The Southeast neighborhoods of Denver (Hampden, Hampden South, Southmoor, Denver Tech Center) are family-oriented and growing rapidly. People who work in the DTC can live near their work and those who work in downtown Denver have easy access to the light rail and interstates. They are positioned near the Cherry Creek Reservoir for an urban outdoor adventure. New high-rises are being built around the area. Urbanite families that need more house, but still want to be in the city settle in these neighborhoods. Easy access to the airport and expansive green space and parks also make it desirable. Because of the lower cost of living, as compared to downtown, it is a more ethnically diverse area also. It is growing rapidly with little signs it will slow down. The Whole Foods on Hampden Ave is touted as the best in the state.

Even though they are at the edge of the city, these neighborhoods have embraced suburban ideals — even as far as litigating against the city to preserve it. But they are increasingly feeling the pressure to reform in more urban ways. The light rail, new bikes lanes and increased walkability are all being put in and developed to make this neighborhood more walking-, bike- and commuter-friendly. And people are moving here! It is one of two fastest growing areas amongst the millennial population.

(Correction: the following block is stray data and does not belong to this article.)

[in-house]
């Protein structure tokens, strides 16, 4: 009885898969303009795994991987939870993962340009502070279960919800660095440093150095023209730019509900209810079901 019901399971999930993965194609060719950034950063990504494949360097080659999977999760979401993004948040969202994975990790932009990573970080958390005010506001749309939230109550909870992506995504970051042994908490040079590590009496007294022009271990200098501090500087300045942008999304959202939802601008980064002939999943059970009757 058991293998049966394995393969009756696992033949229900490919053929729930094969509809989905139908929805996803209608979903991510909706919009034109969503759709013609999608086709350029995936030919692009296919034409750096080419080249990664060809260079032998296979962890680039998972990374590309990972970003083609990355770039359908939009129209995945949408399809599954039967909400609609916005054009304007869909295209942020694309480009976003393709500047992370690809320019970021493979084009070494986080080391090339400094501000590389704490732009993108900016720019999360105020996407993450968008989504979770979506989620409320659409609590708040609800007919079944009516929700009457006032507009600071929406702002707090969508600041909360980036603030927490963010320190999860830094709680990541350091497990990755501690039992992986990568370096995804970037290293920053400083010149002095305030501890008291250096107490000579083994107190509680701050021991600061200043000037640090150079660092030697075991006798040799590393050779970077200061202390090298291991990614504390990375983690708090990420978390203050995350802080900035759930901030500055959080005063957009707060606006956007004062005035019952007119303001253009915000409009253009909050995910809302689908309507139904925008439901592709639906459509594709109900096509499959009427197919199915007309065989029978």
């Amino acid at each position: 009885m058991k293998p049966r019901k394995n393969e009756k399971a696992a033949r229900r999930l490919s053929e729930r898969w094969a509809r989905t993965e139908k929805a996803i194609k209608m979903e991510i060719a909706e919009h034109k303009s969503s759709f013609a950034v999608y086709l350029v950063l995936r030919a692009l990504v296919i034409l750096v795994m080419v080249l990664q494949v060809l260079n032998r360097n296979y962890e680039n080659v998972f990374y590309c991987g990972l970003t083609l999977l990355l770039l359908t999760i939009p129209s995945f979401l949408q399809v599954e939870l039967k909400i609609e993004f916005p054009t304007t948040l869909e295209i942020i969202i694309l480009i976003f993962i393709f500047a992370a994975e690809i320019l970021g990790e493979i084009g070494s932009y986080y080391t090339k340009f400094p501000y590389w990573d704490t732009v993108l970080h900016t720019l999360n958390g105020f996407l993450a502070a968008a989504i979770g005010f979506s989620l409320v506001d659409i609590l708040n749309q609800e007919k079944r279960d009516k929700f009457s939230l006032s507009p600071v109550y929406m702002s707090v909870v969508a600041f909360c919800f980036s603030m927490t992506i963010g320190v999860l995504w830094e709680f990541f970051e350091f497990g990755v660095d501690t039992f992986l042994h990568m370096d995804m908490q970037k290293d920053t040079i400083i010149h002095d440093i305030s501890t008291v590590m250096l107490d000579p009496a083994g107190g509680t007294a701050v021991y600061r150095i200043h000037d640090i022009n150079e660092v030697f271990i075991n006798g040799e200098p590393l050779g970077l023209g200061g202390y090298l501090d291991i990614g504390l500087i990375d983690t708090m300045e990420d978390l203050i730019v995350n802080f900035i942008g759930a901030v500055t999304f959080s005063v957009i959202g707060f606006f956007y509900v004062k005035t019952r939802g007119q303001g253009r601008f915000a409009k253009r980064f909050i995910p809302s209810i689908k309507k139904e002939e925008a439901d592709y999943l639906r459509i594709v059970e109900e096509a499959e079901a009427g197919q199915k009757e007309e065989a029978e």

Since we moved here in August, we have met many people in a similar life stage to us — young urbanites who want to live in the city, but have been priced out as they begin to raise a family. So they move here because it provides an area to raise a family and still have easy access to the city center. It may not be the hippest neighborhood in Denver, but it is one that many people strive to live in.

All this makes it a very stable environment in which to plant a church. And yet, it is largely untouched by new churches. Most churches in these zip codes are 25 years and older. With a population experiencing nearly 30% growth in the last 8 years, and only 11 Evangelical churches, it is an area that needs new churches.

However, there is a significant lack of Evangelical churches in this area. I would have thought being more suburban and family-oriented more churches would be in this area. But we know a family that moved to this area a year ago and they have found it hard to find a church that they want to call home. Most of the churches in this area are established churches; several of them are also mono-ethnic, non-white churches.


Demographic Snapshot

Zip Codes: 80237, 80222, 80111, 80231

Population: 113,456 (29% growth since 2010)

Density: 5,647/sq. mile

Renters: 51%

Median Age: 37.8

Median Income: $66,402

Average Income: $97,146

Home Value: $461,025

Racial: W: 71%; B: 8%: A: 5%; H: 13%; O: 3%

Evangelical Churches: 11

Church Ratio: 1:10,314*

*According to Tim Keller, a ratio of 1:500 equals a 40% churched population; 1:1,000 equals 15%-20% churched; 1:10,000 equals 1% of the population is churched. This Southeast Denver area is less than 1% churched. It is a place in need of Gospel churches. 


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